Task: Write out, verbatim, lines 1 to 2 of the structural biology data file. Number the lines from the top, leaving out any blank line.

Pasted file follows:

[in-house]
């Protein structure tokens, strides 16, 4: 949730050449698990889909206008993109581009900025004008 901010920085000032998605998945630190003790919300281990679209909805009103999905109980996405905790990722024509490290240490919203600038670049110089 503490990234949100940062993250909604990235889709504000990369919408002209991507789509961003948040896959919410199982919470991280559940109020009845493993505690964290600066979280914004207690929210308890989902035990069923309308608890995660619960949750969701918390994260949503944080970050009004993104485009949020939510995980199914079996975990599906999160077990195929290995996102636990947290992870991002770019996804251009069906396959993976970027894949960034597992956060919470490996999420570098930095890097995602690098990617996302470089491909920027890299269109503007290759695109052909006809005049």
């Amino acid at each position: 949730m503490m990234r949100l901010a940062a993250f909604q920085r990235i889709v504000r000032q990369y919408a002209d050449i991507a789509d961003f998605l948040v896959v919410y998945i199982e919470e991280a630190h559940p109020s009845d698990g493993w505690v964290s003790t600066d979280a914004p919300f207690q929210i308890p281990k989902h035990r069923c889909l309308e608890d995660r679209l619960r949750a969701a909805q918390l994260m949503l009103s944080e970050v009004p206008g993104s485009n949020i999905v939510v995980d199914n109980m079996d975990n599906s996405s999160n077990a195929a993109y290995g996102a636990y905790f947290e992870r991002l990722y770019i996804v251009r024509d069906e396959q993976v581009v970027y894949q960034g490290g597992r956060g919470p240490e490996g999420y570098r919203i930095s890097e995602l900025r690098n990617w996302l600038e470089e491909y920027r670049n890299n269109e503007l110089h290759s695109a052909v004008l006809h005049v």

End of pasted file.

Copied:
[in-house]
């Protein structure tokens, strides 16, 4: 949730050449698990889909206008993109581009900025004008 901010920085000032998605998945630190003790919300281990679209909805009103999905109980996405905790990722024509490290240490919203600038670049110089 503490990234949100940062993250909604990235889709504000990369919408002209991507789509961003948040896959919410199982919470991280559940109020009845493993505690964290600066979280914004207690929210308890989902035990069923309308608890995660619960949750969701918390994260949503944080970050009004993104485009949020939510995980199914079996975990599906999160077990195929290995996102636990947290992870991002770019996804251009069906396959993976970027894949960034597992956060919470490996999420570098930095890097995602690098990617996302470089491909920027890299269109503007290759695109052909006809005049």